ADELAIDE, Australia – India slid toward another humiliating innings defeat as its top order capitulated again on Friday, putting Australia just four wickets away from winning the fourth test and completing a series sweep.
At stumps on the fourth day at Adelaide Oval, India slumped to 166-6 chasing a 500-run victory target.
Australia claimed two wickets just before stumps, removing the last of the specialist batsmen, VVS Laxman and first-innings century-maker Virat Kohli to a brilliant run out.
Australia declared its second innings on 167-5 shortly after lunch, after having established a 332-run lead on the first innings.
India’s experienced batsmen could not find the balance between aggression and caution, and surrendered meekly on a pitch that was still a good one for batting.
A defeat here — its eighth in as many overseas tests and most of them by big margins — will add to pressure on the India selectors to overhaul the veteran batting lineup.
Australia complemented its brilliant batting performance with some penetrating bowling and brilliant fielding. The superb throw by Ben Hilfenhaus to run out Kohli in the penultimate over of the day was the day’s standout play.
The giant run chase began with acting captain Virender Sehwag typically attacking despite his fellow opener Gautam Gambhir being dismissed early, caught behind off Ryan Harris for 3.
Sehwag struck 62 off 53 balls with 12 fours, but his aggression was also his downfall, as he top-edged a Nathan Lyon delivery to Ricky Ponting at extra cover. It was a reckless shot off a full toss — the second time he’d fallen to the delivery in the test.
India was 92-2 at tea, and soon after lost Rahul Dravid (25), caught by Mike Hussey at gully off a loose drive to a Harris delivery.
Sachin Tendulkar failed to score his elusive 100th international century. He was caught by Ed Cowan at short leg for 13 off the bowling of spinner Nathan Lyon (3-57), and was given a standing ovation on his way off the field. At age 38, it was very likely he will not play another test in Australia.
Tendulkar has gone 22 innings without a test century — his longest spell without a test hundred in his 188-test career. He scored his last and 51st test century against South Africa at Newlands, Cape Town in January 2011.
Tendulkar has managed 287 runs at an average of 35.87 in this series, including two half centuries.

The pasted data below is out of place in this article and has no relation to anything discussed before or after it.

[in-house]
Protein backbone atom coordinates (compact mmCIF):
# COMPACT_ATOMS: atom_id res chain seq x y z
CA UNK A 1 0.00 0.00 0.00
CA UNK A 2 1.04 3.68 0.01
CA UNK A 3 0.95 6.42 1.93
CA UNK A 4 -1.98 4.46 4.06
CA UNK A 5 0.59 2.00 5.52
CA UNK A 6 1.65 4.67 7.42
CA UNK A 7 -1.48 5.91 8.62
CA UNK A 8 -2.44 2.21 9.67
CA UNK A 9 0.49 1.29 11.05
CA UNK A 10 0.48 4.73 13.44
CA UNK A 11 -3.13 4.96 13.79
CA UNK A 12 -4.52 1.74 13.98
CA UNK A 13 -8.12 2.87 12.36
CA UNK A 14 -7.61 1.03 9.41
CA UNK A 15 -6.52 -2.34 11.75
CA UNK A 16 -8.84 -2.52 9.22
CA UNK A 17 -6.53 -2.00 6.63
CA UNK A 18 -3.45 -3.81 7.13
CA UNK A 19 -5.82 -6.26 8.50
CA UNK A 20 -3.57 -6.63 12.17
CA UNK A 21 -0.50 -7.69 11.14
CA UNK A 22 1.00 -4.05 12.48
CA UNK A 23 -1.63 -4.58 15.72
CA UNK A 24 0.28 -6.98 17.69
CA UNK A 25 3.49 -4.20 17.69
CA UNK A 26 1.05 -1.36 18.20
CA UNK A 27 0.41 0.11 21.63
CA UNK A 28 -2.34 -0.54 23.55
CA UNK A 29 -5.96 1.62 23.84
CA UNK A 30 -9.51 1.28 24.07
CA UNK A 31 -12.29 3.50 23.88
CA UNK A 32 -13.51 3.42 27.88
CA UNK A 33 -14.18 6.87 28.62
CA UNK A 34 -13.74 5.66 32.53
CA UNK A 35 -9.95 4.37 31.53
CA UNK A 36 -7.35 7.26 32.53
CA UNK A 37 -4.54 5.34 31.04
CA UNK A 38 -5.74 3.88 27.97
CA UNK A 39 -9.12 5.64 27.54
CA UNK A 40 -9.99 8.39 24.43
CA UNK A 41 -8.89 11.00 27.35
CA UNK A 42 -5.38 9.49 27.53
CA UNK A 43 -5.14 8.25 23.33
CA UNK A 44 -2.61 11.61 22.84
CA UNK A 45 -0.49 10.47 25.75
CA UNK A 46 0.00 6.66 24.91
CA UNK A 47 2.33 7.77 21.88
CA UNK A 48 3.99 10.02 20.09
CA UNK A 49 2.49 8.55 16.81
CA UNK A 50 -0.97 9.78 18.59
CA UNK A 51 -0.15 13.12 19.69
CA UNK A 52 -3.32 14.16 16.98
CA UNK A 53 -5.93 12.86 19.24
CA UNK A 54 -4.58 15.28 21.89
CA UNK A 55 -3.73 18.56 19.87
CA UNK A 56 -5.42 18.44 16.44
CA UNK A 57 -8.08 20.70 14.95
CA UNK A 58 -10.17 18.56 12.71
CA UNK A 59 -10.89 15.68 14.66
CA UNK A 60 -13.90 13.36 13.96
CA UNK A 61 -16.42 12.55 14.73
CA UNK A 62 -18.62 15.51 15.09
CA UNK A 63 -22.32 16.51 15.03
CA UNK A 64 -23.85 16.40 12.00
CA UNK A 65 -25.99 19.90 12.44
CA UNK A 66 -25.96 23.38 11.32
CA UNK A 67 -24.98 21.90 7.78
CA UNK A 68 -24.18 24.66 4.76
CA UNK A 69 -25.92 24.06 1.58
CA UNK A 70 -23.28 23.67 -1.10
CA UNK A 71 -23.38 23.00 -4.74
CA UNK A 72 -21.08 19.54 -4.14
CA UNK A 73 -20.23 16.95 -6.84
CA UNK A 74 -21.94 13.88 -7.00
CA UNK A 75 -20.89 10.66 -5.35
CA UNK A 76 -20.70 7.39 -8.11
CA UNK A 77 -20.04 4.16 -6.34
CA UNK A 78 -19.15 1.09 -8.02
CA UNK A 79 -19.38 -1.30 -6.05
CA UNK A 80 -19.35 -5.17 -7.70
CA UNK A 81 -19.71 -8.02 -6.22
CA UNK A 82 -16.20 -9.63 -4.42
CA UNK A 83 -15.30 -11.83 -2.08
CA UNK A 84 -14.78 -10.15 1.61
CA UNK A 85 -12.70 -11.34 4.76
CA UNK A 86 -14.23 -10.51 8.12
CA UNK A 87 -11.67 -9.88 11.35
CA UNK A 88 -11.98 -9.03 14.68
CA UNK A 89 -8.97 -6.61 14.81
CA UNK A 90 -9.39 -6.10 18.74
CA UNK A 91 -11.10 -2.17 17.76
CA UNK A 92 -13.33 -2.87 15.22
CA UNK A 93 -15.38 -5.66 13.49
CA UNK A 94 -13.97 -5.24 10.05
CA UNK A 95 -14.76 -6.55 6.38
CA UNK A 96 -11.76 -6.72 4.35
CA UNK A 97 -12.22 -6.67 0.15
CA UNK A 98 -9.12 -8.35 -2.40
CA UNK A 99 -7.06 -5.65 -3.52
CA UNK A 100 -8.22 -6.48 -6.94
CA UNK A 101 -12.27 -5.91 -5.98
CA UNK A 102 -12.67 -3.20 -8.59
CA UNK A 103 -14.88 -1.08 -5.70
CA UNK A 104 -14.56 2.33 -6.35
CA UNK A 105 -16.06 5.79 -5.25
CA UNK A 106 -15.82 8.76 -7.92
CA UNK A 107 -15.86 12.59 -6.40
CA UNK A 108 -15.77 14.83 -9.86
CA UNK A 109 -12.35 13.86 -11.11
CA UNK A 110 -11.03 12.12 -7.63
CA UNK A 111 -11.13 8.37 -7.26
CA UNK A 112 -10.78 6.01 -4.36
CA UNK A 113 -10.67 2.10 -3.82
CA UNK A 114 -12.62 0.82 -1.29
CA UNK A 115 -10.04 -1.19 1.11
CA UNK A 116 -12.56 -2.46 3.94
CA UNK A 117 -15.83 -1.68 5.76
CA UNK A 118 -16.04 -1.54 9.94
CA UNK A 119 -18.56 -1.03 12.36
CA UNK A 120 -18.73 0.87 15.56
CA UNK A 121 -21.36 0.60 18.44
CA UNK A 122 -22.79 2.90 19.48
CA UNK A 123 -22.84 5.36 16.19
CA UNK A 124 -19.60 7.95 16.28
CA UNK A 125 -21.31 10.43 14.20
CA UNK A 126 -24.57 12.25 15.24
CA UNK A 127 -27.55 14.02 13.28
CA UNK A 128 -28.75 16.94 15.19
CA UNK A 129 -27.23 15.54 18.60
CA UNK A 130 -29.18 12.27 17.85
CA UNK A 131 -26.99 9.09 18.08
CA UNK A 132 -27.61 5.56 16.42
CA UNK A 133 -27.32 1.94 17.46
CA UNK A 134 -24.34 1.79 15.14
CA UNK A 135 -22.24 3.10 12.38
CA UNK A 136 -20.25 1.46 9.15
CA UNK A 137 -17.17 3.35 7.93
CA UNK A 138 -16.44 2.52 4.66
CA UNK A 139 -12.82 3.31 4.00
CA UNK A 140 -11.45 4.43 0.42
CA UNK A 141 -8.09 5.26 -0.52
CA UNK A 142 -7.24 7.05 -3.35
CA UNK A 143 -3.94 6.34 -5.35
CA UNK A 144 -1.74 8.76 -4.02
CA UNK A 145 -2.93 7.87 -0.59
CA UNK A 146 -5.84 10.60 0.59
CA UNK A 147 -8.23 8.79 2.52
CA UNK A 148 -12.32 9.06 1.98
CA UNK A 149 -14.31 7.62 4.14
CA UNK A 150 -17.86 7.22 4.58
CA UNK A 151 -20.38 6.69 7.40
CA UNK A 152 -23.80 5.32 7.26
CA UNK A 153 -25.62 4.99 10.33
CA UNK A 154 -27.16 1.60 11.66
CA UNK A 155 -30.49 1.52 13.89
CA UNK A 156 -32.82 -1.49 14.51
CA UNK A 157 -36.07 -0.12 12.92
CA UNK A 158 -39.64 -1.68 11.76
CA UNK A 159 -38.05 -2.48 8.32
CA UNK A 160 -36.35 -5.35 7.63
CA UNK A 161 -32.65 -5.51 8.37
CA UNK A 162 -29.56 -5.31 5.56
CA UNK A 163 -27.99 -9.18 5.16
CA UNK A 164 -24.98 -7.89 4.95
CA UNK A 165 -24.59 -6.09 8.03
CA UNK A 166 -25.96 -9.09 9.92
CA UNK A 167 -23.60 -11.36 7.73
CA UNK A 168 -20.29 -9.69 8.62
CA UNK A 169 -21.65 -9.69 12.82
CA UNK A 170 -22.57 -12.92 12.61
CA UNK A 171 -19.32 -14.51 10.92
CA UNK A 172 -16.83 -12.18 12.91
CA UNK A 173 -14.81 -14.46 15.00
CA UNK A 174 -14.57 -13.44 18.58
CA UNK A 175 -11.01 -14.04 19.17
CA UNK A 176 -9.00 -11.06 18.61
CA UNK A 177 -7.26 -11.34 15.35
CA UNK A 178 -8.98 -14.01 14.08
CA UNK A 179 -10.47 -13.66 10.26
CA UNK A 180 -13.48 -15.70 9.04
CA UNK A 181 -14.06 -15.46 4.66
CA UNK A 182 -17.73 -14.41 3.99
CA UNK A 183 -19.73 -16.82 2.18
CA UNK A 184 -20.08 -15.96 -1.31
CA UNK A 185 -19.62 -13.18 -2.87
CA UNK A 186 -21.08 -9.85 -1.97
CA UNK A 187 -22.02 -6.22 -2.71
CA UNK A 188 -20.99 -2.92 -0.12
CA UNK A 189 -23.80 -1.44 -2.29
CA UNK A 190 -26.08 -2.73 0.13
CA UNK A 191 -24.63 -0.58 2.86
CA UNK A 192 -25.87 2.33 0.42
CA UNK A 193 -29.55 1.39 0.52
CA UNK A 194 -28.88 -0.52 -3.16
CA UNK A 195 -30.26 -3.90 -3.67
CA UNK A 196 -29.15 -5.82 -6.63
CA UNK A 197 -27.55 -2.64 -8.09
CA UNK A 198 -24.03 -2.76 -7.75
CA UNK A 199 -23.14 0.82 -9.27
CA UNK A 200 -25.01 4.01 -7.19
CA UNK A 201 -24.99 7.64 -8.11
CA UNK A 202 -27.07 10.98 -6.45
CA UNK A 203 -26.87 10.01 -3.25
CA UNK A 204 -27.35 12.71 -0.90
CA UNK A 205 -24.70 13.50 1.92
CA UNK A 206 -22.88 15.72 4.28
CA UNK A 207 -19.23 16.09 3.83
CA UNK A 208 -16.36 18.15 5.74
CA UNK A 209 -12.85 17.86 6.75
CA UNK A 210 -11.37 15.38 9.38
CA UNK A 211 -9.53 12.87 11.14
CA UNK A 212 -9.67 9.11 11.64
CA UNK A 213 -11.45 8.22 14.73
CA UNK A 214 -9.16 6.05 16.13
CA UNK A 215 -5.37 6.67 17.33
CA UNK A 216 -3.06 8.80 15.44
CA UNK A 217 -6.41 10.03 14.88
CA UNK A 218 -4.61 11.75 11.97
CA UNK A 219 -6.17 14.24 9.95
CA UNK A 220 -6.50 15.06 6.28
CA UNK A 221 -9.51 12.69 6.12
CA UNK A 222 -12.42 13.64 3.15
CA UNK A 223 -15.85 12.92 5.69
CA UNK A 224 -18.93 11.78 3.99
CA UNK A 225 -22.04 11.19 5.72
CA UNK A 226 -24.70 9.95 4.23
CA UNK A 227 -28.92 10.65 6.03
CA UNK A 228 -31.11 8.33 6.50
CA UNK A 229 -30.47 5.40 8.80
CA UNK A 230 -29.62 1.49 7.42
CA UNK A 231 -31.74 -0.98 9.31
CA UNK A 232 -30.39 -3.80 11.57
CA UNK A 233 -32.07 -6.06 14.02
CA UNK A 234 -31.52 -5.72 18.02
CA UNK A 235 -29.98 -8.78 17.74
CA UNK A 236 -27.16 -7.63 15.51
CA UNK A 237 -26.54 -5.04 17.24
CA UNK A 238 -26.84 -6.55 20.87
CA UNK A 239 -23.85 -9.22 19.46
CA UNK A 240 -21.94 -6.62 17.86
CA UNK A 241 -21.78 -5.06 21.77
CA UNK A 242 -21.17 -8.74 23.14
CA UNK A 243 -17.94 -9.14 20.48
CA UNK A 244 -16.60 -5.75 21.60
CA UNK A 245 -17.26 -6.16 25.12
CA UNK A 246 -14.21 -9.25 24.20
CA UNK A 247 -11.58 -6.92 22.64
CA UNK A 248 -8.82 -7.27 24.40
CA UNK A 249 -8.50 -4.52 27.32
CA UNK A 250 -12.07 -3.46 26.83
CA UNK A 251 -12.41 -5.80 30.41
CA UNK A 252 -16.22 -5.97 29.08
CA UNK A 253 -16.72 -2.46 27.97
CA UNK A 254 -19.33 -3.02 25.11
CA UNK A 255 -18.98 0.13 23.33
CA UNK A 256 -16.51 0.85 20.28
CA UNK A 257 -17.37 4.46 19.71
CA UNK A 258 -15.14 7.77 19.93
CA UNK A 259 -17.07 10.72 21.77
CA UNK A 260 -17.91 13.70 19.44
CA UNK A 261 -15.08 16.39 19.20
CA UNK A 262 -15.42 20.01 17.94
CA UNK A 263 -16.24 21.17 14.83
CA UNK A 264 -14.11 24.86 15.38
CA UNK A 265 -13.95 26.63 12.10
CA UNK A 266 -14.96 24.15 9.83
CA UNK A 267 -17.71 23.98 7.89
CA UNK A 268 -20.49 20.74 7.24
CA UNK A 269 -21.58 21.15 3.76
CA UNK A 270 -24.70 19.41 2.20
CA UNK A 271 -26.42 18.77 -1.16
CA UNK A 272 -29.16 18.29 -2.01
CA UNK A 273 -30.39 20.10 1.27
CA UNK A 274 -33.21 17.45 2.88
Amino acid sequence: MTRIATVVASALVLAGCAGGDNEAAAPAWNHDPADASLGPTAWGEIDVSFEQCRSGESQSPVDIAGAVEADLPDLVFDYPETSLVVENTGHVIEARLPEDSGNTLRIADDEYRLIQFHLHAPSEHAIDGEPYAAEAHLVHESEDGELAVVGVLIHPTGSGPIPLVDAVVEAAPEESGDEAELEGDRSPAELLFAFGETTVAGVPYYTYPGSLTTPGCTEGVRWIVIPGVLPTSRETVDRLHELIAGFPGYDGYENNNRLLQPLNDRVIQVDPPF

“It has been an absolute privilege getting him (Tendulkar) out,” Lyon said after his best figures of the series. “Having said that, there is still another four wickets to go, so job’s not done as far as we’re concerned.
“It’s just good to be able to contribute to hopefully a team victory.”
Lyon was playing his first test on his state’s home ground and praised the local curators for the pitch.
“There has been some wickets and runs scored … we are starting to see some natural variation … some spin and the ball starting to keep low. It’s been a good test match wicket.”
Earlier, Ponting continued on from his first innings 221 by top scoring with an unbeaten 60. He gave a chance when on 45, but Dravid failed to latch on to a miscued pull at square leg.
Ponting has revived his test career with a series aggregate of 544 runs at an average of 108.80. It is the fifth time he has amassed over 500 runs in a test series, which puts him behind only Don Bradman’s record seven for Australia.
Ponting and captain Michael Clarke hit the home side out of a spot of trouble at 40-3, and ensured the game was beyond India’s grasp.
Clarke (37) was trapped lbw by swing bowler Umesh Yadav, and finished his first home series as captain with 626 runs at an average of 125.20. His series aggregate is the third highest for Australia against India — behind Bradman’s 715 runs in five tests in 1947-48, and Ponting’s 706 in fours tests in 2003-04, all in Australia.
The series has been a surprisingly and disappointingly one-sided affair, but India offspinner Ravichandran Ashwin bristled during the post-play press conference when the word embarrassing was used to describe India’s performance.
“You need to rephrase the question,” Ashwin said. “Embarrassment is really not the right word. Nobody has done anything faulty … we have not fooled or cheated anybody.
“We are extremely disappointed. There is no need for embarrassment. It’s a sport, and we’ve competed hard. It’s not like we’ve just chucked it away. We’ve given it everything we have.
“As a bunch of youngsters we take as much learning as possible from this series and walk away with our heads held high.”